“I met my editor on Twitter. Being from New Zealand, a long way from anywhere, I spent a lot of time online. When I moved to the UK, a friend of mine suggested I try Twitter, where I discovered a strong community of writers, readers, fans, editors, agents, publishers and people who just hung out and talked about books and writing.

“At that time I was writing properly, and I was keeping a blog, mainly for my own benefit. Then, I got talking to Lee Harris, the Angry Robot editor at a couple of conventions, having ‘met’ him online on Twitter. I was about three quarters through writing Empire State and had a feeling that this might be good enough to approach publishers with. As it was a cross-genre book, it felt like it might be a good fit for Angry Robot.”

“Crucially, one day I was passing through Nottingham (where Angry Robot are based) and asked if they fancied meeting up. I wasn’t intending to pitch anything. I tried to describe Empire State and thought I’d blown all my chances! But they were interested, and they don’t take unsolicited submissions – unless they know who you are and invite you, which they did – and fortunately for me they liked it! So Twitter was instrumental in getting me the book deal. But one of the reasons you go to conventions as a writer is because you meet these key people in the industry.  Back then Twitter wasn’t in the public’s consciousness, it wasn’t as well known.”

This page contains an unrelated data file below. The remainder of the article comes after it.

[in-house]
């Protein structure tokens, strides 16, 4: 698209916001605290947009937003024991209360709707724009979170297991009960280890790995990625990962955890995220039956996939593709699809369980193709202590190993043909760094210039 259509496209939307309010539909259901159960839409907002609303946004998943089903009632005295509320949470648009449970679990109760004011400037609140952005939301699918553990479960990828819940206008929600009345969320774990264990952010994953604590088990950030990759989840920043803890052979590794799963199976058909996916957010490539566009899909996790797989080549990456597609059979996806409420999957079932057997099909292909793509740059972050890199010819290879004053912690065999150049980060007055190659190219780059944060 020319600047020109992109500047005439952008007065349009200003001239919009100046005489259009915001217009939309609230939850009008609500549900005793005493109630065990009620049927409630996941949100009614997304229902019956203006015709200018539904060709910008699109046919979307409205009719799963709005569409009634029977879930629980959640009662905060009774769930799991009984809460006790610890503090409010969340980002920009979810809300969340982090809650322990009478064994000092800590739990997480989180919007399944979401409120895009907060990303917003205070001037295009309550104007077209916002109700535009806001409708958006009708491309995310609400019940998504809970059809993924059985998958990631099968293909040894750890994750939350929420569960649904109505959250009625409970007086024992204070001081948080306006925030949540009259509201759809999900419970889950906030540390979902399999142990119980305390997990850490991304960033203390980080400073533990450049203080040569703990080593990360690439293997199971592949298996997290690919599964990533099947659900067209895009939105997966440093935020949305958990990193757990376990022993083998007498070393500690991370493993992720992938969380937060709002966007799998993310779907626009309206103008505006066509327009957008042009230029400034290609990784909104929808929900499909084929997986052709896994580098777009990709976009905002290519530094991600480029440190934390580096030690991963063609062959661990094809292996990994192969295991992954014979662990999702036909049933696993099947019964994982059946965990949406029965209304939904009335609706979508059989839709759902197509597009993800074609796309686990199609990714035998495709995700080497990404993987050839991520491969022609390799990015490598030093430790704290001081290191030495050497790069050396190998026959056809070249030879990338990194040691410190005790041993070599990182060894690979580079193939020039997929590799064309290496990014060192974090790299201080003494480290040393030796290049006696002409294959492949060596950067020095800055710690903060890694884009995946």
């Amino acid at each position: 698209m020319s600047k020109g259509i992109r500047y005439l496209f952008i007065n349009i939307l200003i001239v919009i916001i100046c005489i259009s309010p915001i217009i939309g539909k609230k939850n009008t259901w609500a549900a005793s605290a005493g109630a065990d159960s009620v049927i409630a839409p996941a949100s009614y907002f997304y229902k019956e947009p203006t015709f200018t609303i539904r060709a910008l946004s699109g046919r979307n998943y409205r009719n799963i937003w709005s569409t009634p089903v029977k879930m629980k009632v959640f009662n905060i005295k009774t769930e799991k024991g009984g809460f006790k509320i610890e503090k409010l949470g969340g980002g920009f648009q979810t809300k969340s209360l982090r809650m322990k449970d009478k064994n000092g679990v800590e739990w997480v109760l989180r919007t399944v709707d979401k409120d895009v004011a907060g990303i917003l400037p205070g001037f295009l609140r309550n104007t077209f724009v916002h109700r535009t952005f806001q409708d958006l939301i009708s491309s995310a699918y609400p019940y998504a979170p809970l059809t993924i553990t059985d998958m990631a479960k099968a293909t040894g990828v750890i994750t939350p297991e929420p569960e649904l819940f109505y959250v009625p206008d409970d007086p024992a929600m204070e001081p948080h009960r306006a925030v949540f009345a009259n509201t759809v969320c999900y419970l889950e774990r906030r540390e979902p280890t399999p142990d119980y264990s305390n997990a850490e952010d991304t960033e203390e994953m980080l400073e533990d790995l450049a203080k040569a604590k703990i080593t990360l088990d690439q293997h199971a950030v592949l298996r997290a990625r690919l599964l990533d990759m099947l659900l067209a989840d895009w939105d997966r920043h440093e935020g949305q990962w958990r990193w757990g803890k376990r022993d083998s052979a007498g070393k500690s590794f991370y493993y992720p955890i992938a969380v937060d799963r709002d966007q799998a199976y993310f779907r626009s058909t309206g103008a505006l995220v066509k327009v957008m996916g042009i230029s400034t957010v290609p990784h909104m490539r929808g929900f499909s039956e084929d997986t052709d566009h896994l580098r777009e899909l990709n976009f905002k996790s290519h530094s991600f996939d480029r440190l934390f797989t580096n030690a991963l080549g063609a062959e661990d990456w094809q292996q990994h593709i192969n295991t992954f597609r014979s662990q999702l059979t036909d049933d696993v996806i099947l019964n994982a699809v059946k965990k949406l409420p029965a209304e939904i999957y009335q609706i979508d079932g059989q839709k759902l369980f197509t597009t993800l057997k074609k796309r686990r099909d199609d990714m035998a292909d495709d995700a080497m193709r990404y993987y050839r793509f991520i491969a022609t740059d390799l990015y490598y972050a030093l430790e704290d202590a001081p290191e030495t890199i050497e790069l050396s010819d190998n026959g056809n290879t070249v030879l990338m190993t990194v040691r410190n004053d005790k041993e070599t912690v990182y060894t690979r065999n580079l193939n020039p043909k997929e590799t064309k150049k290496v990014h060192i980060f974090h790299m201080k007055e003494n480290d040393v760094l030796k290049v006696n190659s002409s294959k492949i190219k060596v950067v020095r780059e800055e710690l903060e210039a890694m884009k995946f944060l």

I was curious to know about the mechanics of how Adam writes. In particular, I had heard him refer to the ‘vomit’ draft of his work and I wondered how this informed his style of writing:

“There’s an author I know who says “You’ve gotta get the clay on the wheel”. My style is to overwrite and then when the novel is complete, carve the final text from that. That’s the way it works for me, I call the “vomit” draft, draft zero – where you put everything down before you forget it. I try to write to a semi-outline and I know my characters will go and do their own thing but if the plot is planned and the characters are real, they will have the adventure on their own.”

Adam’s first novel, Empire State, dealt with the story of an alternate, parallel, New York trapped in the prohibition era, and debuted to numerous rave reviews earlier this year. The high-octane plot and intense development was something I was very keen on in my review. I wanted to know if this was something that Adam was conscious of when writing it: